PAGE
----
• (c) a timing when the bus access arbitration is required on the system separately.

However, it is supposed that there no comparing timing of the arbitration priority data during a time period from when one master acquires the bus usage right to when the bus access is actually carried out. A compulsive canceling section of the bus usage right due to a time-out event may be provided in the system, if necessary.

Hereinafter, it is supposed that there are eight masters 1 to 8 as the bus access request sources and each master is expressed in 3 bits. Also, it is supposed that the basic priority data is expressed in 3 bits and there are not same basic priority data at the same time. The binary arbitration priority data is expressed in 4 bits in which one bit data is added on the MSB side of the basic priority data to indicate the request indication data showing the existence or non-existence of the bus access request. By adding the request indication data of one bit to the MSB side, the arbitration priority data is coincident with the basic priority generally. However, when the bus access request REQi is issued from one master, the arbitration priority data changes into data obtained by adding “8” to the basic priority data. That is, the MSB of the arbitration priority data becomes “1”.

Hereinafter, examples of the operation of the arbitration priority control section will be described.

(1) Basic Priority Circulating System

First, the operation in “the basic priority circulating system” in which the basic priority data is circulated in accordance with a defined method will be described with reference to the timing chart of FIG. 7 as an example.

In case of the bus arbiter using the basic priority circulating system, as shown in FIGS. 7C to 7J, the basic priority data of each master is incremented by one for every comparing timing, and after the basic priority data reaches “7” as the highest basic priority data, it returns to “0” as the minimum basic priority data.

At the first comparing timing T1, as shown in FIGS. 7C to 7J, the basis priority data 0 to 7 are given to the masters 1 to 8, respectively. Moreover, it is supposed that the bus access request REQ7 of the master 7 exists as shown in FIGS. 7K to 7R. In this case, the arbitration priority data PRIINFO7 corresponding to the master 7 is “14” and is the highest. Therefore, the arbitration result is achieved to allocate the bus usage right to the master 7, as shown in FIG. 7B.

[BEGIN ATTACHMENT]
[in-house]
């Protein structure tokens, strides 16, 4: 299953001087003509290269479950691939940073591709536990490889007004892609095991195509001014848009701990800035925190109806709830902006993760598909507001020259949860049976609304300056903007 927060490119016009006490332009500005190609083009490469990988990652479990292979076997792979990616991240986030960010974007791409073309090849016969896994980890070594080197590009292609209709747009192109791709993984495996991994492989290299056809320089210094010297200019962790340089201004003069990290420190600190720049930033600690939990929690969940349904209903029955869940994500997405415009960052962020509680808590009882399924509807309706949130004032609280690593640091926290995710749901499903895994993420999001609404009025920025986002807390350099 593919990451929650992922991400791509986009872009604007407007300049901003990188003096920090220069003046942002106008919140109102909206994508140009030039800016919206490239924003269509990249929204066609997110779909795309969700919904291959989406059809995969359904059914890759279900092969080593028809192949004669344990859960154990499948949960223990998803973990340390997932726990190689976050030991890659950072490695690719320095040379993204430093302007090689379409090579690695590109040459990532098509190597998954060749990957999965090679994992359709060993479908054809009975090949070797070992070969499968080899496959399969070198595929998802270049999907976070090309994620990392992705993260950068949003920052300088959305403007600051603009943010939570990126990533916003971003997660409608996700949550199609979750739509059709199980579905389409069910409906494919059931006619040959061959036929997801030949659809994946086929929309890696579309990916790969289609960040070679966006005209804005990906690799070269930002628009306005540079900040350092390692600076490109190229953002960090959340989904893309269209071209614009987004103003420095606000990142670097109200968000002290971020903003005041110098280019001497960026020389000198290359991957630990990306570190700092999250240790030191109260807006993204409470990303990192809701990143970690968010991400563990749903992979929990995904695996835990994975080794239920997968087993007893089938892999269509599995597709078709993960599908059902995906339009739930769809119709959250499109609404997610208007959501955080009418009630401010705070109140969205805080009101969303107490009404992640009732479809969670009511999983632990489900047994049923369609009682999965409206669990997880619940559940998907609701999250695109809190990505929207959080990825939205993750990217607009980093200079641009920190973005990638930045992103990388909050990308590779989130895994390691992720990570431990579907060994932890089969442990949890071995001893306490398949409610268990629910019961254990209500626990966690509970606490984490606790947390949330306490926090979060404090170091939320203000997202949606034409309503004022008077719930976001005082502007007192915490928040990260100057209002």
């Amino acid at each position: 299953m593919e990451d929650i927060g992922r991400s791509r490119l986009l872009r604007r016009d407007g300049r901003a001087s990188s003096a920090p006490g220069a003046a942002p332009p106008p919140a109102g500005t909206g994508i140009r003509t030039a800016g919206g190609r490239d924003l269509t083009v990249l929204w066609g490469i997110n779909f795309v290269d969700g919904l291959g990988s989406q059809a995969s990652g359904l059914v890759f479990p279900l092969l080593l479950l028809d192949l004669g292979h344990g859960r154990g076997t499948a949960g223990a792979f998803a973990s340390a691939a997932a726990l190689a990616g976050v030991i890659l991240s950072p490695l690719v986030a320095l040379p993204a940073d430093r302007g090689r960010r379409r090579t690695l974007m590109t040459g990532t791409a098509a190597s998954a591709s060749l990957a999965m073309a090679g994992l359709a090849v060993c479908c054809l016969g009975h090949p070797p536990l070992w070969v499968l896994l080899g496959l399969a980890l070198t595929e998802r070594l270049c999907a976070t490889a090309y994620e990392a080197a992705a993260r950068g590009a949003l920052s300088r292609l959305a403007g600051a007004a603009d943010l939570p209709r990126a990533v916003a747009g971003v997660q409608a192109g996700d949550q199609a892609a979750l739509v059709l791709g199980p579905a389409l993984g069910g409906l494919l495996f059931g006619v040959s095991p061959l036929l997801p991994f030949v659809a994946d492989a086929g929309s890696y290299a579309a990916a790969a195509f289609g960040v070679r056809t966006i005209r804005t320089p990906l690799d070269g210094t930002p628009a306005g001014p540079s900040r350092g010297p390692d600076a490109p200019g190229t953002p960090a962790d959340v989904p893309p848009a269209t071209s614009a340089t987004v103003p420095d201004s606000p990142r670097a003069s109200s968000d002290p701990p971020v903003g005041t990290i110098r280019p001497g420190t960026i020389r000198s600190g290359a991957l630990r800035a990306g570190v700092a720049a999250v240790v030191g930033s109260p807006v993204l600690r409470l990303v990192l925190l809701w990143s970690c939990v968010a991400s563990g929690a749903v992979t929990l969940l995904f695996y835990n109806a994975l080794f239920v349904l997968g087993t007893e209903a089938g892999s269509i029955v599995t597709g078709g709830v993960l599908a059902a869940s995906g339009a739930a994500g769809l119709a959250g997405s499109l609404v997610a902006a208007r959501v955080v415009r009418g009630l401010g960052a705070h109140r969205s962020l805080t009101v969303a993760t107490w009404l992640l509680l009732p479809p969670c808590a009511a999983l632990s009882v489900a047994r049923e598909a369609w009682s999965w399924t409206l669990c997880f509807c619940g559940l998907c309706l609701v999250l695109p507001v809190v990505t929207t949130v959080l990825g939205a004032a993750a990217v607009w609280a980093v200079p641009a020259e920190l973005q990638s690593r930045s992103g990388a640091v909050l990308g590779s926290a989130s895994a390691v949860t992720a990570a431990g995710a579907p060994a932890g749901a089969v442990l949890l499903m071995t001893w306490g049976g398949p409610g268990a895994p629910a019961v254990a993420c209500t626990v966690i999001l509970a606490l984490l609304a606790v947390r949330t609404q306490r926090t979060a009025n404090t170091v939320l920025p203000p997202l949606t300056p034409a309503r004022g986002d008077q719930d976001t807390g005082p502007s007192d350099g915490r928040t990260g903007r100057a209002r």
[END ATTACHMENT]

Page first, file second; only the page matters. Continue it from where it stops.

Next, as shown in FIGS. 7K to 7R, when the bus access request REQ1 is issued from the master 1 after a little time period from the first comparing timing T1, the arbitration priority data PRIINFO1 becomes “8”. Because each basic priority data is incremented at the next comparing timing, the arbitration priority data PRIINFO1 becomes “9” at the next comparing timing T2. On the other hand, the arbitration priority data PRIINFO7 corresponding to the master 7 is changed to “7”. This could be considered as follows. The basic priority data is returned to “6” at the comparing timing T2, and then incremented to “7”. Therefore, the arbitration priority data PRIINFO1 corresponding to the master 1 is the highest in the next comparing timing T2. Therefore, the arbitration result is accomplished to allocate the bus usage right to the master 1, as shown in FIG. 7B. Hereinafter, the arbitration operation progresses in the same way in the operation flow.

According to the basic priority circulating system, the priority becomes gradually large until the basic priority becomes “7”. Therefore, when the bus usage right is continuously acquired on the way where the priority becomes larger, there is a high possibility to acquire the bus usage right continuously. On the other hand, after the basic priority returns to “0”, there is a low possibility to acquire the bus usage right continuously. In case of the basic priority circulating system, the bus access request sources can have the same priority statistically in a long term irrespective of the frequency of the access requests.